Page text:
It started out as an ordinary day. It didn't stay that way for long. I had just finished my shower in the Mountain time zone, and was getting dressed, when I heard the news that an airplane had hit a building in New York. I thought it had to be an accident.
The best thing I could do is go to my workplace. It's closer than my home to the base areas where I could assist if needed. So I went. I was still on my way when the Pentagon was hit. News of the collapse of the World Trade Center South Tower broke as I pulled into a workplace parking spot.
News of the collapse of the World Trade Center North Tower and of the crash in Somerset County, Pennsylvania, reached me at my workplace by radio and internet the latter seeming terribly slow. By the time my employer told everyone to go home, it had become clear no part of the attack was in our area. Whether we were ever a part of the enemy's plans, or whether whether some part of their plan had been thwarted, was not clear.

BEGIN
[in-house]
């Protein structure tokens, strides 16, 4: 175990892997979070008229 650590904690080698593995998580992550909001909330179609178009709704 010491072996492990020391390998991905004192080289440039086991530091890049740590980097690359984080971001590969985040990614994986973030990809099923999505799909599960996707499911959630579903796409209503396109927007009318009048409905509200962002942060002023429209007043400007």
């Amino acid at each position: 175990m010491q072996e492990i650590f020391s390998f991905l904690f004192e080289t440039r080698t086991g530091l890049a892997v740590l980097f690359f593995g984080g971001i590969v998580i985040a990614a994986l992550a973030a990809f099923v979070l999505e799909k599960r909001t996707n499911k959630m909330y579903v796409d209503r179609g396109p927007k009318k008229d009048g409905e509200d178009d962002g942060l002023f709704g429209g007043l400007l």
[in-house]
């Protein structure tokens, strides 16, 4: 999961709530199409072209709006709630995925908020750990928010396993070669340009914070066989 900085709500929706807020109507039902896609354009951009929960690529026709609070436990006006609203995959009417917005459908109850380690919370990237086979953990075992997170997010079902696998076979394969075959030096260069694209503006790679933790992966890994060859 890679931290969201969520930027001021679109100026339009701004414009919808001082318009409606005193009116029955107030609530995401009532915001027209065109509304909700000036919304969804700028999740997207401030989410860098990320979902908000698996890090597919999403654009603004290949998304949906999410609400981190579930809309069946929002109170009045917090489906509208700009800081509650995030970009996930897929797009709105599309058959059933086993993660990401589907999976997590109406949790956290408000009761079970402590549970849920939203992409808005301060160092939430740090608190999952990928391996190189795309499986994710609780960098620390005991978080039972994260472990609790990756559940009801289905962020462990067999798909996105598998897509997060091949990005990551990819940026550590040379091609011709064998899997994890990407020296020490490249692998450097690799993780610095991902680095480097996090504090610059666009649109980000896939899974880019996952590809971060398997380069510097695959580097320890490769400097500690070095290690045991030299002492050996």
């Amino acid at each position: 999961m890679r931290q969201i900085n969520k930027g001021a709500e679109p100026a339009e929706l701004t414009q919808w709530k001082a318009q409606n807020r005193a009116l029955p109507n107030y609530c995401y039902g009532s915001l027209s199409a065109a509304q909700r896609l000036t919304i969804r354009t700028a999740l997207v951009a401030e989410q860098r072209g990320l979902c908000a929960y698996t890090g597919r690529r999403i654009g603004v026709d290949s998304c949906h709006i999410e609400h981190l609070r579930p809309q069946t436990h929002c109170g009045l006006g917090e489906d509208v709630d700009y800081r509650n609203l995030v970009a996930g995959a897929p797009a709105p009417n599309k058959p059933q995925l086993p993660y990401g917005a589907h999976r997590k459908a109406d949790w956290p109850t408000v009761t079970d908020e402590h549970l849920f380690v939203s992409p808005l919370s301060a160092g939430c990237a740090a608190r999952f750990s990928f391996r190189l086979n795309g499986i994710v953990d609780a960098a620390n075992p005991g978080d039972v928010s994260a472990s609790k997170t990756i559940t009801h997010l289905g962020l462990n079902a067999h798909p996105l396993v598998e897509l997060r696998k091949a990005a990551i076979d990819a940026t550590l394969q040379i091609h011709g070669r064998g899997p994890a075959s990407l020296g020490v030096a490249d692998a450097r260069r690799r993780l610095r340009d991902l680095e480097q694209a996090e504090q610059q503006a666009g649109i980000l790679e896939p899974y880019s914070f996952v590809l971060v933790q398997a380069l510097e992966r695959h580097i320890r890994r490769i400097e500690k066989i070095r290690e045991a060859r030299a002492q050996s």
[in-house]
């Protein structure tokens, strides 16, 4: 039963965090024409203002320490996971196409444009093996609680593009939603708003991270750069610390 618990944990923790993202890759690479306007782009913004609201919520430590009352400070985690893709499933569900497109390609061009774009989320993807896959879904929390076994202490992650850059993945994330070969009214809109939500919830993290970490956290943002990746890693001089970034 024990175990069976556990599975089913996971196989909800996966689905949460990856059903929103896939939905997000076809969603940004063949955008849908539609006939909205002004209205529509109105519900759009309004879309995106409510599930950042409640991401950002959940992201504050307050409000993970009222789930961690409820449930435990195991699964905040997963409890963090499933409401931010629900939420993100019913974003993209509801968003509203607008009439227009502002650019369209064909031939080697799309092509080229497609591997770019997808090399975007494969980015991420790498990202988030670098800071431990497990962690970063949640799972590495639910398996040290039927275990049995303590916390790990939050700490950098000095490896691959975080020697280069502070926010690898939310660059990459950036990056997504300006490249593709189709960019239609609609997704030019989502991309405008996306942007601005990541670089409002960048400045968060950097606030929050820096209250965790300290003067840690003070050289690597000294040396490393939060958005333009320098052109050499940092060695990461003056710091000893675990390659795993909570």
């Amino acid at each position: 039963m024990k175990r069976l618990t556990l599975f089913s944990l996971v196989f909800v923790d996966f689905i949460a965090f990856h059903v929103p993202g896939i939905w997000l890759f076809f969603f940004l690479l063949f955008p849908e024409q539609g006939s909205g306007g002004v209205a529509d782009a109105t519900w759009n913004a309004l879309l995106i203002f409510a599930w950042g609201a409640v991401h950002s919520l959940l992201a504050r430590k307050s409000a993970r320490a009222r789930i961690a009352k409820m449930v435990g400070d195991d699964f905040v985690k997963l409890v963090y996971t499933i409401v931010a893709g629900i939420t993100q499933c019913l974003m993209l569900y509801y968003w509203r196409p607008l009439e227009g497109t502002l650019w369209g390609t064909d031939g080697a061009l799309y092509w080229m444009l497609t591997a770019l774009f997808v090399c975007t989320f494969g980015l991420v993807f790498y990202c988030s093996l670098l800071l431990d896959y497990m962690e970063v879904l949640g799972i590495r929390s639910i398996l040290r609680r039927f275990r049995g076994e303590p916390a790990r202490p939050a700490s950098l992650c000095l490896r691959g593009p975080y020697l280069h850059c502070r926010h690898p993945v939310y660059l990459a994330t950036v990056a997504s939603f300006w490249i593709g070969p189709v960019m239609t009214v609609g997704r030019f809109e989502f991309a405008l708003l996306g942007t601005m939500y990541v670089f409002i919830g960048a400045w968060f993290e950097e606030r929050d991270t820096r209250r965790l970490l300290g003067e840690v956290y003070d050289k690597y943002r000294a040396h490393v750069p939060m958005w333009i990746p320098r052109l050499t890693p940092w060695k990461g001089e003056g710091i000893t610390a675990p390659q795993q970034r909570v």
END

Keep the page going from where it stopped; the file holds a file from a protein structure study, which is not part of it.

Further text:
I didn't try to leave immediately; I knew there would be a traffic problem. But after a while, I walked out. I came within sight of the parking lot, and saw a traffic jam that made me think of the one that occurred when a snowstorm closed the city as Operation Desert Storm began. I went back to my office to follow the news developments.
The traffic jam was gone by the time I came back out an hour and a half later. The drive home was spooky. My route took me through the roads closest to the city's airport. The activity there was normally a constant, but now there was nothing moving. At all. I drove by, got home, and spent the rest of the day following the news.